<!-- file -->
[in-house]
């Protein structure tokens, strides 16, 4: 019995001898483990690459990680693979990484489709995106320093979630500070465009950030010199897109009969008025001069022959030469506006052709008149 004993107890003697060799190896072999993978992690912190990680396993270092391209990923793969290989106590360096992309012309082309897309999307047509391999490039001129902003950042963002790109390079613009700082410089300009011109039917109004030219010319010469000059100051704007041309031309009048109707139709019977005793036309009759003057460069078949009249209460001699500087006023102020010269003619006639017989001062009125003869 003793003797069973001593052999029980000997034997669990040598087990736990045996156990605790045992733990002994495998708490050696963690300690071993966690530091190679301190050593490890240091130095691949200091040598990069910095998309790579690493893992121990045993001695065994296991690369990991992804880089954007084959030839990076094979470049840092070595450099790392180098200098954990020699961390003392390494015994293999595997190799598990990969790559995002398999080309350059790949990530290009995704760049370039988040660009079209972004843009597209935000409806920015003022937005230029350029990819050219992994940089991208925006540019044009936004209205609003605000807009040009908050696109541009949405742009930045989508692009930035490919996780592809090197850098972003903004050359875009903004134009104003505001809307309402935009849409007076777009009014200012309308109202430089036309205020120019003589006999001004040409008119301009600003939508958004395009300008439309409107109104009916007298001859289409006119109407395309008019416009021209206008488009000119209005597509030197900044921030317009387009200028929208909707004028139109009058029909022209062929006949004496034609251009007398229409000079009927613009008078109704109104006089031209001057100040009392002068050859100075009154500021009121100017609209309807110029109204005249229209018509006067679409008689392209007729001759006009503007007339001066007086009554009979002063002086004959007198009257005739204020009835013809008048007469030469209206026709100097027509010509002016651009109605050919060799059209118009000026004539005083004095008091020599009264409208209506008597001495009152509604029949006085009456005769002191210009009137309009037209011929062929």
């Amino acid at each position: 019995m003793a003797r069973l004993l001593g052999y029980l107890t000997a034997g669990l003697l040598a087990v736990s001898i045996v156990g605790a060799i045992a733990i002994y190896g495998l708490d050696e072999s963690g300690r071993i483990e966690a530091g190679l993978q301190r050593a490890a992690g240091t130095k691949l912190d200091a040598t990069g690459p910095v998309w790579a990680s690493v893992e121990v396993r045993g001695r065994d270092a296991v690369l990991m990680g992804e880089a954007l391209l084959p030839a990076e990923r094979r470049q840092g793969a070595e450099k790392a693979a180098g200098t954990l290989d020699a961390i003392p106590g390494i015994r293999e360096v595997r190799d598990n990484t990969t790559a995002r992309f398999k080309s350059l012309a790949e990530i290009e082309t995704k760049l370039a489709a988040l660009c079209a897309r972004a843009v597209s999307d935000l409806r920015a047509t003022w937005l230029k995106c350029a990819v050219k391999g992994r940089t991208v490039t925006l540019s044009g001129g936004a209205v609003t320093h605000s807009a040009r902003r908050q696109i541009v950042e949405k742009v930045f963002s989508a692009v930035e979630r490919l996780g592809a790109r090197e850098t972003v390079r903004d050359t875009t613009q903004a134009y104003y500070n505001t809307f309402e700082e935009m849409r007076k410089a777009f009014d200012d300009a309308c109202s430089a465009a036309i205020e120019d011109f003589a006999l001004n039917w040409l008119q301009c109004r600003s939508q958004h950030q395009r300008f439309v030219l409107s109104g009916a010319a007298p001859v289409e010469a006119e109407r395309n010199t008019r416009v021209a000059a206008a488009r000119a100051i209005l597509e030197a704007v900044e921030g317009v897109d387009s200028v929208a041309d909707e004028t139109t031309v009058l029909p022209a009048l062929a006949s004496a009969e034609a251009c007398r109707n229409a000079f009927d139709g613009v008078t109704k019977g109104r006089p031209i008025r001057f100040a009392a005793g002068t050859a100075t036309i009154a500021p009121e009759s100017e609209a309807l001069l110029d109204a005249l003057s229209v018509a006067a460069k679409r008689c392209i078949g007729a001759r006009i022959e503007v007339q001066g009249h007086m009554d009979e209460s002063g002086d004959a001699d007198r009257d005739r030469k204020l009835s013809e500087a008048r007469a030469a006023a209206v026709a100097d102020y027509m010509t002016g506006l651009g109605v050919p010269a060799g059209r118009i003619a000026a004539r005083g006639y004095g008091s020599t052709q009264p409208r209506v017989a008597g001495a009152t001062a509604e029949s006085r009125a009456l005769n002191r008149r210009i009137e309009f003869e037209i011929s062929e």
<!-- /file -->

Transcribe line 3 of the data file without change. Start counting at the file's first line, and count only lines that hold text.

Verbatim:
């Amino acid at each position: 019995m003793a003797r069973l004993l001593g052999y029980l107890t000997a034997g669990l003697l040598a087990v736990s001898i045996v156990g605790a060799i045992a733990i002994y190896g495998l708490d050696e072999s963690g300690r071993i483990e966690a530091g190679l993978q301190r050593a490890a992690g240091t130095k691949l912190d200091a040598t990069g690459p910095v998309w790579a990680s690493v893992e121990v396993r045993g001695r065994d270092a296991v690369l990991m990680g992804e880089a954007l391209l084959p030839a990076e990923r094979r470049q840092g793969a070595e450099k790392a693979a180098g200098t954990l290989d020699a961390i003392p106590g390494i015994r293999e360096v595997r190799d598990n990484t990969t790559a995002r992309f398999k080309s350059l012309a790949e990530i290009e082309t995704k760049l370039a489709a988040l660009c079209a897309r972004a843009v597209s999307d935000l409806r920015a047509t003022w937005l230029k995106c350029a990819v050219k391999g992994r940089t991208v490039t925006l540019s044009g001129g936004a209205v609003t320093h605000s807009a040009r902003r908050q696109i541009v950042e949405k742009v930045f963002s989508a692009v930035e979630r490919l996780g592809a790109r090197e850098t972003v390079r903004d050359t875009t613009q903004a134009y104003y500070n505001t809307f309402e700082e935009m849409r007076k410089a777009f009014d200012d300009a309308c109202s430089a465009a036309i205020e120019d011109f003589a006999l001004n039917w040409l008119q301009c109004r600003s939508q958004h950030q395009r300008f439309v030219l409107s109104g009916a010319a007298p001859v289409e010469a006119e109407r395309n010199t008019r416009v021209a000059a206008a488009r000119a100051i209005l597509e030197a704007v900044e921030g317009v897109d387009s200028v929208a041309d909707e004028t139109t031309v009058l029909p022209a009048l062929a006949s004496a009969e034609a251009c007398r109707n229409a000079f009927d139709g613009v008078t109704k019977g109104r006089p031209i008025r001057f100040a009392a005793g002068t050859a100075t036309i009154a500021p009121e009759s100017e609209a309807l001069l110029d109204a005249l003057s229209v018509a006067a460069k679409r008689c392209i078949g007729a001759r006009i022959e503007v007339q001066g009249h007086m009554d009979e209460s002063g002086d004959a001699d007198r009257d005739r030469k204020l009835s013809e500087a008048r007469a030469a006023a209206v026709a100097d102020y027509m010509t002016g506006l651009g109605v050919p010269a060799g059209r118009i003619a000026a004539r005083g006639y004095g008091s020599t052709q009264p409208r209506v017989a008597g001495a009152t001062a509604e029949s006085r009125a009456l005769n002191r008149r210009i009137e309009f003869e037209i011929s062929e």